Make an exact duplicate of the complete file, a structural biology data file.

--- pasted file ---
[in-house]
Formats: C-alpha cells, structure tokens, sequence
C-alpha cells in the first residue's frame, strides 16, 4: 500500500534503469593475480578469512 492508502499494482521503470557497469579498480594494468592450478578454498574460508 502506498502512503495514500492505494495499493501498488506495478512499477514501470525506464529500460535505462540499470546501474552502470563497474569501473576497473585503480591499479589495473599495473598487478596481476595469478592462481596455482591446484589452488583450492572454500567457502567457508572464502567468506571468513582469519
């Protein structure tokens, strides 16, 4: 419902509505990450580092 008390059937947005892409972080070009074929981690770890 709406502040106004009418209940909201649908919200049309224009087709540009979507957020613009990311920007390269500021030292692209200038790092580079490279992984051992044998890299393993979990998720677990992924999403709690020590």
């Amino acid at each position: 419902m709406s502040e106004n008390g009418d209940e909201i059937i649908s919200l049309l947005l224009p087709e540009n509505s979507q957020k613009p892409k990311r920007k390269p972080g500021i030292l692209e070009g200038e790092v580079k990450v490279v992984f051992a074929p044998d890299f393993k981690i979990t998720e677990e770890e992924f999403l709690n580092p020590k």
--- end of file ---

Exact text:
[in-house]
Formats: C-alpha cells, structure tokens, sequence
C-alpha cells in the first residue's frame, strides 16, 4: 500500500534503469593475480578469512 492508502499494482521503470557497469579498480594494468592450478578454498574460508 502506498502512503495514500492505494495499493501498488506495478512499477514501470525506464529500460535505462540499470546501474552502470563497474569501473576497473585503480591499479589495473599495473598487478596481476595469478592462481596455482591446484589452488583450492572454500567457502567457508572464502567468506571468513582469519
């Protein structure tokens, strides 16, 4: 419902509505990450580092 008390059937947005892409972080070009074929981690770890 709406502040106004009418209940909201649908919200049309224009087709540009979507957020613009990311920007390269500021030292692209200038790092580079490279992984051992044998890299393993979990998720677990992924999403709690020590």
């Amino acid at each position: 419902m709406s502040e106004n008390g009418d209940e909201i059937i649908s919200l049309l947005l224009p087709e540009n509505s979507q957020k613009p892409k990311r920007k390269p972080g500021i030292l692209e070009g200038e790092v580079k990450v490279v992984f051992a074929p044998d890299f393993k981690i979990t998720e677990e770890e992924f999403l709690n580092p020590k």